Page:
The State also sought to enter into evidence the video of a January 16, 2003 robbery of the Ace Health Spa in East Brunswick, which had been found in a vehicle searched after the robbery in the current case. The court held that admitting this videotape, which showed the actual robbery and a victim being duct-taped, would be unduly prejudicial. However, the judge ruled that the State could redact the video to show only the jackets worn by the perpetrators. The judge also permitted the prosecution to introduce four still photographs culled from the Ace Therapy video, which the State contended were photographs of defendant.

The Trial

The following evidence was presented at the trial. On January 24, 2003, an armed robbery occurred at the KOA Spa, located in Fort Lee, New Jersey. The spa was located on the third and fourth floors of the building, and customers entered by taking a glass enclosed elevator from the rear parking lot.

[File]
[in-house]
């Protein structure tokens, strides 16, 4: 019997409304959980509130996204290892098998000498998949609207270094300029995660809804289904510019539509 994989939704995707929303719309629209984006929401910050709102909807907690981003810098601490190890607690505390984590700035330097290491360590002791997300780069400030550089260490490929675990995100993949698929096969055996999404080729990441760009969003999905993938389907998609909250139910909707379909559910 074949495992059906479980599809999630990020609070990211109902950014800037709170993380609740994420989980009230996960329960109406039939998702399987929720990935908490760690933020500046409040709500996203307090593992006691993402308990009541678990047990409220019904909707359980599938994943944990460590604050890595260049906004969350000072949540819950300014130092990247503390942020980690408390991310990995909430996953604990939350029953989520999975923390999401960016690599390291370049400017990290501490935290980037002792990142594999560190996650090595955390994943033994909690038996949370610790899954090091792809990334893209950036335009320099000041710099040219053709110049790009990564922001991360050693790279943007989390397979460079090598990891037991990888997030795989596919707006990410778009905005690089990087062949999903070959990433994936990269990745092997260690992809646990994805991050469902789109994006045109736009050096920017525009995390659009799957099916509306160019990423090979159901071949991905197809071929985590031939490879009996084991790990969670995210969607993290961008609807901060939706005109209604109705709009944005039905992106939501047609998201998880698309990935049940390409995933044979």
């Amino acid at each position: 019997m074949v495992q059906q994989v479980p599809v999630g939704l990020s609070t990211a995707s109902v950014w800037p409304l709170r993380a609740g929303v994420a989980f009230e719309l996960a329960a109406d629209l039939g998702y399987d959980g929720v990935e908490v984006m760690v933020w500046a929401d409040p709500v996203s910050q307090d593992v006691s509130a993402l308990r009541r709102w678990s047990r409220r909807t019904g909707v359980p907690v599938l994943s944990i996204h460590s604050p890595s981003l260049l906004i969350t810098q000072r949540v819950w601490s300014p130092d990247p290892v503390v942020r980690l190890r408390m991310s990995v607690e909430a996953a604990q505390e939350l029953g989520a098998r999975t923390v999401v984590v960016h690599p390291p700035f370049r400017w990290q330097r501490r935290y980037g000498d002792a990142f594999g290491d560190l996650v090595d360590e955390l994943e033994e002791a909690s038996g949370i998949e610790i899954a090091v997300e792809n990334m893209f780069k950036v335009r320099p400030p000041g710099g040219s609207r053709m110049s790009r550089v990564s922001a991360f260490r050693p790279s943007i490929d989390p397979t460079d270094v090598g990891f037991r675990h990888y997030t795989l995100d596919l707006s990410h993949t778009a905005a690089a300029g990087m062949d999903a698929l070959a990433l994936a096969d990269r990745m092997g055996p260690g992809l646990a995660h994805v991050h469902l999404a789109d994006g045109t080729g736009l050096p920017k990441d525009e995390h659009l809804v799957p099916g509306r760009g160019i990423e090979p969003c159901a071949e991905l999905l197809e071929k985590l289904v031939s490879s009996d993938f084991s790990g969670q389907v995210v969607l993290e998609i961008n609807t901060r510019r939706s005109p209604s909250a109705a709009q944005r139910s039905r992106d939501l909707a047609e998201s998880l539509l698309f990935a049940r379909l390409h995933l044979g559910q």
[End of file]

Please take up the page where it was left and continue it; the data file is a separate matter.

Kyong McCormick was working at the fourth floor reception desk after 9 p.m. on January 24, 2003. She testified that she observed on a video monitor two men and two women waiting outside the elevators on the ground floor. When the elevator arrived on the fourth floor, only one person stepped out. This was a black male, with curly hair, of medium height, and wearing a dark jacket; he was later identified as Darnell Bland. Bland gave McCormick the $60 entrance fee, and she gave him a key to a locker.

Bland entered the locker room and encountered Ray Leahy, a customer who had just completed a massage. Leahy testified that Bland looked around the locker room, and then asked for directions to the bathroom, which Leahy gave him. Leahy showered and returned to his locker to get dressed.